Find Love Like Your Grandparents' Love

Find Love Like Your Grandparents' Love

Love exists — and it is beautiful.

My beautiful grandparents united in marriage on December 17, 1966. This December, they will celebrate their 51st wedding anniversary.

Their relationship has formed a beautiful family since then — four children, one who was tragically lost in a car accident at 19 years old; eight grandchildren — one who has graduated from college, four who are currently enrolled in college, one who is a senior in high school, one who is a sophomore in high school, and one who is a sixth grader.

Through their marriage, they have taught me many lessons. They've shown me that love is eternal. Love exists —and it is beautiful. Love is difficult, messy, and is followed by unexpected twists and turns. But love is also patience, listening, making sure you're on the same page as your significant other constantly, and always, always supporting them.

Their love is a flame, and despite the tragedies they've been put through and the hardships they've encountered, their flame is brightly burning.

My grandpa once told me, "I just miss her every time I don't see her."

My grandma has told me for as long as I can remember, "find a man like your grandpa." That's exactly what I plan to do.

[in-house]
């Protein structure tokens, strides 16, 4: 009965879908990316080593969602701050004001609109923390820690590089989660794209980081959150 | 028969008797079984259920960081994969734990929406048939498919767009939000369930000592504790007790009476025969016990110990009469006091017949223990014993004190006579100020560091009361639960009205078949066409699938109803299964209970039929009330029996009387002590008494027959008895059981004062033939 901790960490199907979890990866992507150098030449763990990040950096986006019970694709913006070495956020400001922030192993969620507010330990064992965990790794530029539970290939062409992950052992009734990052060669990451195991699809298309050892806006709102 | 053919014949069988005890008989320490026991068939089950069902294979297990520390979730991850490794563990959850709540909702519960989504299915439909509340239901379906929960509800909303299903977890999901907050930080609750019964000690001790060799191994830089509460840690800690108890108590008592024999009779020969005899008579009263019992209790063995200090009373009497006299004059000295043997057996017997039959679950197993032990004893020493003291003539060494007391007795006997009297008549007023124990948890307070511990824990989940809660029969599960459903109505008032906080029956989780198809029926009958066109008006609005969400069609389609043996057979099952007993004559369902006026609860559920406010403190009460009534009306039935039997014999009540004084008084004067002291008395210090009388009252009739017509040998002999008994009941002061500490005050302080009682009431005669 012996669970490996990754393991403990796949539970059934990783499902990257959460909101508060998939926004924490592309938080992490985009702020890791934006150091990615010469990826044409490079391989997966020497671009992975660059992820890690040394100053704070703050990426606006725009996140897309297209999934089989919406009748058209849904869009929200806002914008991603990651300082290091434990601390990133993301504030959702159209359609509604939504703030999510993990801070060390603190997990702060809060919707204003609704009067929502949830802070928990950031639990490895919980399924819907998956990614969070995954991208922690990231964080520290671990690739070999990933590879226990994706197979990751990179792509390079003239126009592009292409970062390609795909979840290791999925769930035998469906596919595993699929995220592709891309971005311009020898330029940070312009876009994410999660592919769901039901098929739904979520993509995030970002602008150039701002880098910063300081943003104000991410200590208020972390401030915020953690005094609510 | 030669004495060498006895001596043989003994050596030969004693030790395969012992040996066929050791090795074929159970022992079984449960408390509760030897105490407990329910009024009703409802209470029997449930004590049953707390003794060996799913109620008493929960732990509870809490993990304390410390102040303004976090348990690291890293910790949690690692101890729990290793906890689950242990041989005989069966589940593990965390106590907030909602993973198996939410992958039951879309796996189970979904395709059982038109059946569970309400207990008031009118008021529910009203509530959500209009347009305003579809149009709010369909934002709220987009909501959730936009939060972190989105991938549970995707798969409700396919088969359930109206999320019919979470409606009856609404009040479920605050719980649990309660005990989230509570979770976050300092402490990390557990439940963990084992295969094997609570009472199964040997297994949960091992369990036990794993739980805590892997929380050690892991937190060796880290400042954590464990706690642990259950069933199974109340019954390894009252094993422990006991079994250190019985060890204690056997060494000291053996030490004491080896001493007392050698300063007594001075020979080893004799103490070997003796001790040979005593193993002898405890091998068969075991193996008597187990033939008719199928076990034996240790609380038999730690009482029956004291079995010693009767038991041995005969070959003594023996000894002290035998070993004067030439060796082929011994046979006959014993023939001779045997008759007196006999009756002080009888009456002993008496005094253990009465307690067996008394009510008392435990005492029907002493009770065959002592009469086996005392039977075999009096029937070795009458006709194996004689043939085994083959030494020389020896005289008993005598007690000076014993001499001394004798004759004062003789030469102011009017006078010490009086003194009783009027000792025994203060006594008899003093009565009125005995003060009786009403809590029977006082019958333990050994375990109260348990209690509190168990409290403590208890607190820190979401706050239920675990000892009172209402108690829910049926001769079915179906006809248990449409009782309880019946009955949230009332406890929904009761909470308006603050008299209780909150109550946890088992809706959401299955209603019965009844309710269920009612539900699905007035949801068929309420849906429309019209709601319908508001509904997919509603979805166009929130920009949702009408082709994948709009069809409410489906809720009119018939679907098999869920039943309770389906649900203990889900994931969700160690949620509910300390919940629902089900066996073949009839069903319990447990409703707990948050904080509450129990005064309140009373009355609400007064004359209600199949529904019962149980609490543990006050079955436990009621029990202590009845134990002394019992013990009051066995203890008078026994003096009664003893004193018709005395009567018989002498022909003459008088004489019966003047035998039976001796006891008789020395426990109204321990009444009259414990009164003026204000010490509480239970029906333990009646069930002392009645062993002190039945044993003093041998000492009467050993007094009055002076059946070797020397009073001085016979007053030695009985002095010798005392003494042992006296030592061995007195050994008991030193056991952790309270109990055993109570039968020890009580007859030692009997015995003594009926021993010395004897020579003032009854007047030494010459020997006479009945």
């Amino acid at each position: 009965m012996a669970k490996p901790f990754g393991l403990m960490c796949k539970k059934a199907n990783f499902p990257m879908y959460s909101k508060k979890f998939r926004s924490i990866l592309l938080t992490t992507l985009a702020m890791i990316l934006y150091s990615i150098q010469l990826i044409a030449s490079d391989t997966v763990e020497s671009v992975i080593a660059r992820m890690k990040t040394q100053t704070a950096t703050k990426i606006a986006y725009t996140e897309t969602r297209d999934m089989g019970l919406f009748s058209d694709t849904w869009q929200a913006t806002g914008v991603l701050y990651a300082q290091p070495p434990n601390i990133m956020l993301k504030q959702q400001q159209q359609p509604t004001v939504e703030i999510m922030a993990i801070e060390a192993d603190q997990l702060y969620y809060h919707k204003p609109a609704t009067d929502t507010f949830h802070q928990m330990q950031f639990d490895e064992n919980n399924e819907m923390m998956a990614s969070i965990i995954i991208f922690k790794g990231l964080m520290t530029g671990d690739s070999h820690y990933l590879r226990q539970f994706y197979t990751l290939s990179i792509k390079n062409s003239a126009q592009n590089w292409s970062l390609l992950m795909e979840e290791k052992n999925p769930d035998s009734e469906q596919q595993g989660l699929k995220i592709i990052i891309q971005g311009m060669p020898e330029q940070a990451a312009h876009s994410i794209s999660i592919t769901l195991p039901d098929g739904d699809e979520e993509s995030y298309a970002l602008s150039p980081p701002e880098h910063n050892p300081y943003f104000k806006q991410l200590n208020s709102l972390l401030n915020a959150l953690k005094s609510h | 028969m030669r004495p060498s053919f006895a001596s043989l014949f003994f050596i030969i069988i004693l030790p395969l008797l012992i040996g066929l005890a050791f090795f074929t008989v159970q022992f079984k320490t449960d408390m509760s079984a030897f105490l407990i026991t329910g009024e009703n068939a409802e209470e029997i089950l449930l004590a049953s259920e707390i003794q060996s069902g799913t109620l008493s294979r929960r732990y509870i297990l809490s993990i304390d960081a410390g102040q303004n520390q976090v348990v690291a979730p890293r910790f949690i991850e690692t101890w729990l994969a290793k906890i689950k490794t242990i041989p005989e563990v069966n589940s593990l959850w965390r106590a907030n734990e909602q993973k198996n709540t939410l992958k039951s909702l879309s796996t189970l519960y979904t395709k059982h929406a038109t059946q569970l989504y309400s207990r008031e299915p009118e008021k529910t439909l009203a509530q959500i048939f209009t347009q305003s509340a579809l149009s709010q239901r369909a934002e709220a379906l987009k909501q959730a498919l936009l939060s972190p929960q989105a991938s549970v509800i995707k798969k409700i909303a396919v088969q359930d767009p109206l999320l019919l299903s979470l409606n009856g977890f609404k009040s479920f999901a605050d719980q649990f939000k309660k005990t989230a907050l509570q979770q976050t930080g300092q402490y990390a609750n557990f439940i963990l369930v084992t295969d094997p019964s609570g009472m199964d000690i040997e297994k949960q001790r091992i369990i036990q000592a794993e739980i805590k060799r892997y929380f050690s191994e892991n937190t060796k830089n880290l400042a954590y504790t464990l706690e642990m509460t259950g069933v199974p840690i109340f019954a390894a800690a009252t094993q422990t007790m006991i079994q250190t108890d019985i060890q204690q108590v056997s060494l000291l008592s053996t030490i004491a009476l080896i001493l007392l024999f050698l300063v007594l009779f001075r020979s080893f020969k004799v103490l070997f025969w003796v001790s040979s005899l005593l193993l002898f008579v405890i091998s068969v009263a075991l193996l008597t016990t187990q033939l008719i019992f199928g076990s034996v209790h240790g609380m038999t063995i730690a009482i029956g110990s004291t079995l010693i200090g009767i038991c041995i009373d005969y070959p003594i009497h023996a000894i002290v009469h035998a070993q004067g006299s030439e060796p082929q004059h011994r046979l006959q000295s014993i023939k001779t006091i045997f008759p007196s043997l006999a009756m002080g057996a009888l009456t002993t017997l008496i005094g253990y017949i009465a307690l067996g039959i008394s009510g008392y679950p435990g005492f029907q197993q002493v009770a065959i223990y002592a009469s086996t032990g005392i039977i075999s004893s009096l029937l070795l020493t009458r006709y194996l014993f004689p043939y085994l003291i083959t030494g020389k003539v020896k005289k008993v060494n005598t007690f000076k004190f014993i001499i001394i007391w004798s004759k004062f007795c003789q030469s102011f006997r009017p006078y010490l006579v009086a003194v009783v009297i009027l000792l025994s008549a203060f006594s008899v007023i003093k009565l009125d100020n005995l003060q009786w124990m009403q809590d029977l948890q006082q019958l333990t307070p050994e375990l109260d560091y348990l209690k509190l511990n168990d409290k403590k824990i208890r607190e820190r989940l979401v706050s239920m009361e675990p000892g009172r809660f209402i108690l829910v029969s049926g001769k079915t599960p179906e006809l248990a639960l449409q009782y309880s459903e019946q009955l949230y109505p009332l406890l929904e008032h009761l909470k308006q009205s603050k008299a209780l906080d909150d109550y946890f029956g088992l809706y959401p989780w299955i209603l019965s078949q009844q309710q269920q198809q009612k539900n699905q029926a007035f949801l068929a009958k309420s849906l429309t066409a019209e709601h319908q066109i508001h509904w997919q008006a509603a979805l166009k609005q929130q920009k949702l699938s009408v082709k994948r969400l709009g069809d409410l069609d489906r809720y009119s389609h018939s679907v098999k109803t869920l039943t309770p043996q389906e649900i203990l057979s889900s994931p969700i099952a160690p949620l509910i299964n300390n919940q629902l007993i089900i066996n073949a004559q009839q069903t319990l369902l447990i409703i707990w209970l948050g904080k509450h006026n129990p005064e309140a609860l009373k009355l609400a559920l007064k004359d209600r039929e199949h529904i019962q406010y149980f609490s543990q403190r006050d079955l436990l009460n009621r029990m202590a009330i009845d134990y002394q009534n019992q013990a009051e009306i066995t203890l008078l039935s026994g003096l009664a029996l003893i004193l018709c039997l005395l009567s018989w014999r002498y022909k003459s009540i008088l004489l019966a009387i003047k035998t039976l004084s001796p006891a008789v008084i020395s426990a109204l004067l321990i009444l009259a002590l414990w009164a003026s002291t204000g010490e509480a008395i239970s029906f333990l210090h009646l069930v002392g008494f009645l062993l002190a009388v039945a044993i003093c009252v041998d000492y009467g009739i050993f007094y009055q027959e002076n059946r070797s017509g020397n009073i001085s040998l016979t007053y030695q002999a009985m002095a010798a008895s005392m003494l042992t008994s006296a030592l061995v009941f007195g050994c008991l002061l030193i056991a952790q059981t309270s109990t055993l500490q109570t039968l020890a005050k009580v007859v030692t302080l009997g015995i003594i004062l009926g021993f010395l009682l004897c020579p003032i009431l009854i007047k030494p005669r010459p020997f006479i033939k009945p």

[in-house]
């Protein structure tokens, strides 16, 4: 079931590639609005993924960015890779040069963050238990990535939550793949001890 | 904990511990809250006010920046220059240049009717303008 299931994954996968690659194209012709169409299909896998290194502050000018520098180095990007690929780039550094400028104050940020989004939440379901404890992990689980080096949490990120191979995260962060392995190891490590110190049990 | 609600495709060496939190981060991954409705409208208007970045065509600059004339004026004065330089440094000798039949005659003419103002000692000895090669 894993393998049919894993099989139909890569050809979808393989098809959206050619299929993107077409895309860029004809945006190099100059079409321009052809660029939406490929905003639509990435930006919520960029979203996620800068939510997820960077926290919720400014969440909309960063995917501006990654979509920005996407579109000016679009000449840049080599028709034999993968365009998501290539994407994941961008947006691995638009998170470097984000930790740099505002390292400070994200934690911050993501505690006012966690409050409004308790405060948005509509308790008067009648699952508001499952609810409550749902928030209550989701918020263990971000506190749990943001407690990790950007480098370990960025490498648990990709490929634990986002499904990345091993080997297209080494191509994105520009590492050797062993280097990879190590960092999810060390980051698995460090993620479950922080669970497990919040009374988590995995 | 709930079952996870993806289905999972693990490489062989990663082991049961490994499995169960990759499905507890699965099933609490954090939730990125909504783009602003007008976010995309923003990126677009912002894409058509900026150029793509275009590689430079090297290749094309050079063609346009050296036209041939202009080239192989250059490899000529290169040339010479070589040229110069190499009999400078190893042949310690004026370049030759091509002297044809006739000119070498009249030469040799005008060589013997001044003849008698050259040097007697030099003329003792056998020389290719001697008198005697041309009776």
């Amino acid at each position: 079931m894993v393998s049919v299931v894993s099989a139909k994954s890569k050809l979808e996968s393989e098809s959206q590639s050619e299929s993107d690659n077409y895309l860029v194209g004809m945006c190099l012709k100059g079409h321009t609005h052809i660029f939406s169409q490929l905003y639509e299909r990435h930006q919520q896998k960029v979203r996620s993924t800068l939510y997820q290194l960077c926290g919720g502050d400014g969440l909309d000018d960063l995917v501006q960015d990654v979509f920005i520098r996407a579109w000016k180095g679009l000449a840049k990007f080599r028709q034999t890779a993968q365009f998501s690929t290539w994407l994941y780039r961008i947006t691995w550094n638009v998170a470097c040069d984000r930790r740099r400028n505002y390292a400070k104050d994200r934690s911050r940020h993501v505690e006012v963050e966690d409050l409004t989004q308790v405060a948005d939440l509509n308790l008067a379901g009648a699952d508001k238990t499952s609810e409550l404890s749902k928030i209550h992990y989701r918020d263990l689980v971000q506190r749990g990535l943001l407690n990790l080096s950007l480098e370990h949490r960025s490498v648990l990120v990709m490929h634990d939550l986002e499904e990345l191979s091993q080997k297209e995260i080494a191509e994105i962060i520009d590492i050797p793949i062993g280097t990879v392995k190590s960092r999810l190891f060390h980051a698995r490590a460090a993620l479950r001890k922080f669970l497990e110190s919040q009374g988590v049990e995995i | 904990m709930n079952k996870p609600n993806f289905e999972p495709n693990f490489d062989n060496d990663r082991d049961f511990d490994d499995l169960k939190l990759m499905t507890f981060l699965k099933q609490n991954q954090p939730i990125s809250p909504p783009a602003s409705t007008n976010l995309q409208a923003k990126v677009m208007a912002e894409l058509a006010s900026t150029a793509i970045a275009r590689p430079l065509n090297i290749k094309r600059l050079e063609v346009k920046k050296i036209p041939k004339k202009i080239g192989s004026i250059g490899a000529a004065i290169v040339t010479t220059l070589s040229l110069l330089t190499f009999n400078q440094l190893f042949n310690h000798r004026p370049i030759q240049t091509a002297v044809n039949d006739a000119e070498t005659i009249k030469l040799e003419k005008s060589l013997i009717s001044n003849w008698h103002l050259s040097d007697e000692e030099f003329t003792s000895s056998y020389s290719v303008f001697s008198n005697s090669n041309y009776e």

Love is working together every single day to provide for the other.

Love is holding hands wherever you go — no matter what.

Love is matching every day — whether it's the same color, same T-shirt, or same coat.

Love is knowing exactly what to order the other while they're not present and being correct.

Love is raising three beautiful daughters to be like you — confident, sassy, and full of love. Raising my mother to be who she is today is something I'll never be able to thank you enough for.

Love is owning a coffee shop for 15 years, titled TJ's, made from your two initials together, and waking up every morning to work together to provide for the residents of your town. And never once complaining.

Love is never yelling — I've never once heard my Grandparents yell at anyone, especially at each other.

Love is giving up the only chair in the room so the other can get off their legs for a few seconds.

Love is waking up in the morning with a fresh pot of coffee and a "Hello, dear."

Love is constantly smiling, constantly making the other laugh, constantly making them feel comfortable.

Love is knowing your wife won't finish the chocolate malt she asked for but ordering it anyway.

Love is caring. Love is kind. Love is incredible.

I've been blessed my whole life to have Grandparents who constantly show me what love is truly like. I will never settle for anyone who is not my Grandfather — ready to work without complaint, regardless of the situation.